The objectives of Heritage Coast designation are outlined in PPG20. Of equal importance are preserving the coast's heritage and scenic beauty, as well as protecting its nature conservation value. The Council and the Countryside Agency have agreed both inland boundaries and these are shown on the Proposals Map.


Structure Plan Policy ENV9 gives general protection to heritage coasts from intrusive development. This is developed in Policy CO5 below, which recognises that the two Heritage Coasts also fall within the AONB and a SLA. The District Council continues its commitment to conserving, enhancing and managing the landscape, wildlife and recreational value of the Heritage Coasts and to limiting development which is inconsistent with these objectives. The Council supports a coordinated approach to the protection, conservation and enhancement of the Heritage Coasts and the preparation of a management plan.

Policy CO5 –

Development will only be permitted on the Undeveloped or Heritage Coasts, if:-

  1. a coastal location is essential and no suitable alternative site exists;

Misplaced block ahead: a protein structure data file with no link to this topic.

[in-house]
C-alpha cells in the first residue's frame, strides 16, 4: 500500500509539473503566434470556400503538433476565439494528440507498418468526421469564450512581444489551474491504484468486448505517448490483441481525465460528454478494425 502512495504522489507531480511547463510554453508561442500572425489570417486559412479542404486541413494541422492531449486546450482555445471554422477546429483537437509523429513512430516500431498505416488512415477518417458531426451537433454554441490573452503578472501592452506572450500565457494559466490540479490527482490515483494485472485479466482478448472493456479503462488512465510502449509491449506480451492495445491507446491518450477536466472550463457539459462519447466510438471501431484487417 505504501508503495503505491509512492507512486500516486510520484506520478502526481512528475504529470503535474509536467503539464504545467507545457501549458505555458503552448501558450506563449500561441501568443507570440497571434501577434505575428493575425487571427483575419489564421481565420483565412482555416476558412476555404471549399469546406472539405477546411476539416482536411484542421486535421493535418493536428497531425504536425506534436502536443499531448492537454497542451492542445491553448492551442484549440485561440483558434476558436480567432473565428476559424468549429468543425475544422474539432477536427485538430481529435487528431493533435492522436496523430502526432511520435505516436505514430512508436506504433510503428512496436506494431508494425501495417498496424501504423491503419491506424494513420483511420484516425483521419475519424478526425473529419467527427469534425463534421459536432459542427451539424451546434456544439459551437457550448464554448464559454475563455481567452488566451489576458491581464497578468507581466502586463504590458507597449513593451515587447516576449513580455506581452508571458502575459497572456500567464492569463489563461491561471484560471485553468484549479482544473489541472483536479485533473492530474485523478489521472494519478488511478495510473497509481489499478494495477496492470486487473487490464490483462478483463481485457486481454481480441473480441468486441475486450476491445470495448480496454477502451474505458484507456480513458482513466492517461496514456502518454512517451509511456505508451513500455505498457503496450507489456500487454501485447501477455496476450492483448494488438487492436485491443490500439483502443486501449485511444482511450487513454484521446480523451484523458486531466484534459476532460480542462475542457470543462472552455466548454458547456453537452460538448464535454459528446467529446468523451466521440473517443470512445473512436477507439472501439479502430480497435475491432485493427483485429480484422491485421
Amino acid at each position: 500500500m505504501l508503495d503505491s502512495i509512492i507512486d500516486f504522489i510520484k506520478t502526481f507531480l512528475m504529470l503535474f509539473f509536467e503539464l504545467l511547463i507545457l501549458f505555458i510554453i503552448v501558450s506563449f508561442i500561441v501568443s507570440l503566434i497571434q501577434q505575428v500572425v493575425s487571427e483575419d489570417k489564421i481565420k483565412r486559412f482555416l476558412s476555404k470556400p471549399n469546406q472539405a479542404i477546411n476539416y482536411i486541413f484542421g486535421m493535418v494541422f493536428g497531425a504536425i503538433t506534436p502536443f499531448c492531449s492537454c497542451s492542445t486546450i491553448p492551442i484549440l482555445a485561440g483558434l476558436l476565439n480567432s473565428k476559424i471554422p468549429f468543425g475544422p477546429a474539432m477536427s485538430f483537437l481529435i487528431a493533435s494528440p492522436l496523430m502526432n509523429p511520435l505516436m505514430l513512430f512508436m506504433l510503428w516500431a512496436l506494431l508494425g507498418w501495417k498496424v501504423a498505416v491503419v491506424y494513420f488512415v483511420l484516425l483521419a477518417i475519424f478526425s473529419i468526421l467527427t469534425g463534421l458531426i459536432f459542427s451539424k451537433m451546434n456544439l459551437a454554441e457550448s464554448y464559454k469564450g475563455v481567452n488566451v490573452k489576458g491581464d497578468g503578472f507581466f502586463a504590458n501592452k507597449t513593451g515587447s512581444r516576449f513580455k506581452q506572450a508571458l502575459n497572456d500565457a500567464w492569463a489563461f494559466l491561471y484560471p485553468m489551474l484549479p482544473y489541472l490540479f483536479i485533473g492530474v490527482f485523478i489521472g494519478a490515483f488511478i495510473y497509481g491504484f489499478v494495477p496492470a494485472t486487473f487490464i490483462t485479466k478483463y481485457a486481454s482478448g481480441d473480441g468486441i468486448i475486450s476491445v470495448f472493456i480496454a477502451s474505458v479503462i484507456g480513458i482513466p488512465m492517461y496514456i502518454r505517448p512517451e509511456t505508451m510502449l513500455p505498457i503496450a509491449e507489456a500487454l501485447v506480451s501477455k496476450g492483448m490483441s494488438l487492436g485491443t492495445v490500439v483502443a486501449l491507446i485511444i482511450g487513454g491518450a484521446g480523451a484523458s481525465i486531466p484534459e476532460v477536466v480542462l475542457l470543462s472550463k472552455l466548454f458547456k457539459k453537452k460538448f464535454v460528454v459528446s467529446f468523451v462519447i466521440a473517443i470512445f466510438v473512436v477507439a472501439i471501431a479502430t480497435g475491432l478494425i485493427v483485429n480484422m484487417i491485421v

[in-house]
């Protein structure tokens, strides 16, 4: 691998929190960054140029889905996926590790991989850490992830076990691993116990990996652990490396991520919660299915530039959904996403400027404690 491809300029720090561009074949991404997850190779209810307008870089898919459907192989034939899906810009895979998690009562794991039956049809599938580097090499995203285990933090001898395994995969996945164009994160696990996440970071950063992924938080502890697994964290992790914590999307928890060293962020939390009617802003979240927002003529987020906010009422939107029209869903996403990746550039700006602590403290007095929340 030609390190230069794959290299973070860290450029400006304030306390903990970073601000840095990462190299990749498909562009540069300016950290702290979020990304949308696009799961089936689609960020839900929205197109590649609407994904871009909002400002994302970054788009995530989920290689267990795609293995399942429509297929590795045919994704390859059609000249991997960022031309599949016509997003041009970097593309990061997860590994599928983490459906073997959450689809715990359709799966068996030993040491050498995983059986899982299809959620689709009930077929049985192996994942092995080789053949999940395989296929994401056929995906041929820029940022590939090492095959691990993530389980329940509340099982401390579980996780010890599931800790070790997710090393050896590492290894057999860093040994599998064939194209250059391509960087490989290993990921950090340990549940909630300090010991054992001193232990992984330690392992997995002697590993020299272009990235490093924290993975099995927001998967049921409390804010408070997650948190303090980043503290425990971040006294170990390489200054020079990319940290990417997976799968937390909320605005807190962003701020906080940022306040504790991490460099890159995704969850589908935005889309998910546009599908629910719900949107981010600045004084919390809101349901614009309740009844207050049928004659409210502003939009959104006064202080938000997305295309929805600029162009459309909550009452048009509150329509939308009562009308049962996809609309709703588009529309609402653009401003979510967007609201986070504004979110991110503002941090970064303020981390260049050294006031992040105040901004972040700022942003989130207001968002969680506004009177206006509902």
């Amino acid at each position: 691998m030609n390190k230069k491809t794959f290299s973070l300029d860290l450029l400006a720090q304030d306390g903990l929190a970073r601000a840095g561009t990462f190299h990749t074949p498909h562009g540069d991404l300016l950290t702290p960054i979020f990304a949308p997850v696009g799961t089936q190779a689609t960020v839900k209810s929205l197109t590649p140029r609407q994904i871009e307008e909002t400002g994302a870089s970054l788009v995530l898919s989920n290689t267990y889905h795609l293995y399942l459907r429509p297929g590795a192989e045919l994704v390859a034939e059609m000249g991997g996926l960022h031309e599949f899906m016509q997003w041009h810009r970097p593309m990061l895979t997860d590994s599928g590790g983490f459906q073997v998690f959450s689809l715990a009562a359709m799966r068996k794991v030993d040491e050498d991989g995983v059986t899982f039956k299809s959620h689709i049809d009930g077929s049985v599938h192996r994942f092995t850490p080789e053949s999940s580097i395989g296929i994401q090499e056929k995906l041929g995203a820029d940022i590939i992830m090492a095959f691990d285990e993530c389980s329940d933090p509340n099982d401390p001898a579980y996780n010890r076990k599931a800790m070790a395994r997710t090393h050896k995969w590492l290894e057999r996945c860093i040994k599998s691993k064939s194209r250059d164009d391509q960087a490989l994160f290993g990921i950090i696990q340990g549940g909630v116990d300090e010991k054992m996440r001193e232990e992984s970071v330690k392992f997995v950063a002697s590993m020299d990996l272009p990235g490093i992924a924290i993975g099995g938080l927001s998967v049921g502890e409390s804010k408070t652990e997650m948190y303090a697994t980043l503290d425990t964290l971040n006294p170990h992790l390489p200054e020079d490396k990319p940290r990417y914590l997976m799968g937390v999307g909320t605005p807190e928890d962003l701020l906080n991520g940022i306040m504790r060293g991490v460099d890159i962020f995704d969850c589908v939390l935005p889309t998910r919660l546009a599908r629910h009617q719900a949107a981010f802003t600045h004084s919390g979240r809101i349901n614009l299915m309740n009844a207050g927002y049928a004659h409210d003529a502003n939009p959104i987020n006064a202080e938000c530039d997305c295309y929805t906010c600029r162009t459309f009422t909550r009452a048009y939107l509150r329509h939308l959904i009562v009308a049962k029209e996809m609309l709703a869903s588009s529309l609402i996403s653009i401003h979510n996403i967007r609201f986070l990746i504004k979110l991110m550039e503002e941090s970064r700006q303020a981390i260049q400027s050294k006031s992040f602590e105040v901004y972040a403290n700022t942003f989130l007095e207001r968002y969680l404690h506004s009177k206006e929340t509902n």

2. the development is not in an area of eroding cliffs or unstable land;
  3. it would not result in the need for coastal protection works; and
  4. there is no adverse off-shore impact.

Additionally, on the Heritage Coasts, development will not be permitted if it would adversely affect the scenic beauty, heritage or nature conservation value of a Heritage Coast or the Undeveloped Coast.

Environmental Appraisal

The policy works toward the Objectives of protecting the countryside, managing and enhancing habitats, species and landscapes. No Objectives are adversely affected.



General Principles of Protection

International conventions and national legislation afford special protection to many species and their habitats. The Wildlife and Countryside Act 1981 makes it a criminal offence to remove or harm them. Protected species found within the District include the little tern, the grey plover, all bats, the adder, the adonis blue and silver spotted skipper butterflies, and several orchids.


A Biodiversity Action Plan (BAP) for Kent has been produced in line with the UK BAP. Its purpose is to identify important wildlife habitats and species and set targets for habitat conservation and enhancement in the long term.


Source: Kent Wildlife Habitat Survey - Dover District Report (Volume 1)
Small errors may exist due to rounding
'Other' includes swamp and inundation, standing water, coastal habitats above the high water mark and bare ground